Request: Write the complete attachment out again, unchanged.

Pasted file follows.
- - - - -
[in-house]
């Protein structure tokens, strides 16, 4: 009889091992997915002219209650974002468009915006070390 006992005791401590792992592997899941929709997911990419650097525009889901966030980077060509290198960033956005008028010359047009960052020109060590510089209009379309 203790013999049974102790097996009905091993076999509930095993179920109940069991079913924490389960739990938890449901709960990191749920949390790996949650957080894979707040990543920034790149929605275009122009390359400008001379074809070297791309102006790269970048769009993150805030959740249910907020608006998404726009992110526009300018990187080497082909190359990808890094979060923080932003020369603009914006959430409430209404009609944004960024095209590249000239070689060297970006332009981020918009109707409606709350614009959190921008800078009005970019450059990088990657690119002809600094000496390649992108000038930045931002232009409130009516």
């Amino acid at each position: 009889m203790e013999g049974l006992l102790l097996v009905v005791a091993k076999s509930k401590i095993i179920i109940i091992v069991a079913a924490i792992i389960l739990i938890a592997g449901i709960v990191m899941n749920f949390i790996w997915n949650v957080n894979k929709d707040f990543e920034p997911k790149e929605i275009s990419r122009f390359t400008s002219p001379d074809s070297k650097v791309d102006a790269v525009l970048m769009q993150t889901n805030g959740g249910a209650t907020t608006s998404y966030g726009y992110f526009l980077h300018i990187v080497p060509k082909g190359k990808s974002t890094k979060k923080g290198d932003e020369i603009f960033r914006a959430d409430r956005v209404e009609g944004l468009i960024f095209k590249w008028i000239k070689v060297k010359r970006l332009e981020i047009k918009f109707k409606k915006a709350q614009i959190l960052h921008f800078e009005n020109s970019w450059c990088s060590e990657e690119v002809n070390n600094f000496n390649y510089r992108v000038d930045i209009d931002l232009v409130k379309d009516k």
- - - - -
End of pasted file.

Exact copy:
[in-house]
């Protein structure tokens, strides 16, 4: 009889091992997915002219209650974002468009915006070390 006992005791401590792992592997899941929709997911990419650097525009889901966030980077060509290198960033956005008028010359047009960052020109060590510089209009379309 203790013999049974102790097996009905091993076999509930095993179920109940069991079913924490389960739990938890449901709960990191749920949390790996949650957080894979707040990543920034790149929605275009122009390359400008001379074809070297791309102006790269970048769009993150805030959740249910907020608006998404726009992110526009300018990187080497082909190359990808890094979060923080932003020369603009914006959430409430209404009609944004960024095209590249000239070689060297970006332009981020918009109707409606709350614009959190921008800078009005970019450059990088990657690119002809600094000496390649992108000038930045931002232009409130009516």
């Amino acid at each position: 009889m203790e013999g049974l006992l102790l097996v009905v005791a091993k076999s509930k401590i095993i179920i109940i091992v069991a079913a924490i792992i389960l739990i938890a592997g449901i709960v990191m899941n749920f949390i790996w997915n949650v957080n894979k929709d707040f990543e920034p997911k790149e929605i275009s990419r122009f390359t400008s002219p001379d074809s070297k650097v791309d102006a790269v525009l970048m769009q993150t889901n805030g959740g249910a209650t907020t608006s998404y966030g726009y992110f526009l980077h300018i990187v080497p060509k082909g190359k990808s974002t890094k979060k923080g290198d932003e020369i603009f960033r914006a959430d409430r956005v209404e009609g944004l468009i960024f095209k590249w008028i000239k070689v060297k010359r970006l332009e981020i047009k918009f109707k409606k915006a709350q614009i959190l960052h921008f800078e009005n020109s970019w450059c990088s060590e990657e690119v002809n070390n600094f000496n390649y510089r992108v000038d930045i209009d931002l232009v409130k379309d009516k």